Expertise: Theoretical physics, national security, arms control
Awards and Honors
American Academy of Arts and Sciences
American Philosophical Society
Enrico Fermi Award (2000)
Heinz Award (2005)
MacArthur Fellows (1984)
NNSA Administrator's Gold Medal of Excellence (2012)
National Academy of Sciences
National Intelligence Distinguished Service Medal (2001)
National Medal of Science (2011)
Reykjavik Award (2012)
Sidney D. Drell is a senior fellow at the Hoover Institution at Stanford University and a professor of theoretical physics emeritus at Stanford’s SLAC National Accelerator Laboratory, where he served as deputy director until retiring in 1998. An arms control specialist, he has advised the executive and legislative branches of government on national security and technical defense issues for more than four decades. From 1983 to 1989, he was the founding codirector of Stanford’s Center for International Security and Arms Control.
Drell also served as a member of the President's Foreign Intelligence Advisory Board and the President’s Science Advisory Committee. He chaired the Panel on Nuclear Weapons Safety of the House Armed Services Committee, the Technology Review Panel of the Senate Select Committee on Intelligence, and the Senior Review Board of the Intelligence Community’s Technology Innovation Center.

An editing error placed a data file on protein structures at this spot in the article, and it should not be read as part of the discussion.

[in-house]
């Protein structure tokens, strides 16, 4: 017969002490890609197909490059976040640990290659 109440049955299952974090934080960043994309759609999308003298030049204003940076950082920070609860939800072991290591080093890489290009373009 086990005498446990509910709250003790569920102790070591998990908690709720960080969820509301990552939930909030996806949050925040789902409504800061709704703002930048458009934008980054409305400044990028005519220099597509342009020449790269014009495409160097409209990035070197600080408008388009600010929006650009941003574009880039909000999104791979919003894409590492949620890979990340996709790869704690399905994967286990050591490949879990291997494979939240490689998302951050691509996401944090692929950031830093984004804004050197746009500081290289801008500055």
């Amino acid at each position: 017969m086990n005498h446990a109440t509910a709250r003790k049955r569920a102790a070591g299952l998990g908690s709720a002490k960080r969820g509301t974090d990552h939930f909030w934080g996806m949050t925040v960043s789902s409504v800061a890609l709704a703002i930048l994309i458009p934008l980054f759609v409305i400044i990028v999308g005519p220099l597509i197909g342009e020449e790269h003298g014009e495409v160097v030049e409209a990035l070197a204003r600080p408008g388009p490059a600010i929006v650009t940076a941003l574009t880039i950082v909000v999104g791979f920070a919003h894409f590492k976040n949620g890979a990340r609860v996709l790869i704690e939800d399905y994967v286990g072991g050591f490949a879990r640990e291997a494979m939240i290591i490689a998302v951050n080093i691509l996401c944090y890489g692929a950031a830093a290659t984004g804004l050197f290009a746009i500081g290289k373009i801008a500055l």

In 2006 Drell, together with former secretary of state George P. Shultz, initiated a program at the Hoover Institution that would initiate steps toward a world free of nuclear weapons. Their latest coedited publication is The Nuclear Enterprise: High-Consequence Accidents: How to Enhance Safety and Minimize Risks in Nuclear Weapons and Reactors (Hoover Institution Press, 2012).
In recognition of his achievements, Drell has received numerous awards, including the National Medal of Science (2011); the Enrico Fermi Award, the nation's oldest award in science and technology; a fellowship from the MacArthur Foundation; the Heinz Award for contributions in public policy; the Rumford Medal from the American Academy of Arts and Sciences’ and the National Intelligence Distinguished Service Medal. Drell was one of ten scientists honored as “founders of national reconnaissance as a space discipline” by the US National Reconnaissance Office. He was elected to the National Academy of Sciences, the American Academy of Arts and Sciences, and the American Philosophical Society and was president of the American Physical Society in 1986.
Drell received his AB from Princeton University, his PhD from the University of Illinois in physics, and honorary degrees from the University of Illinois, the Weizmann Institute of Science, and the University of Tel Aviv.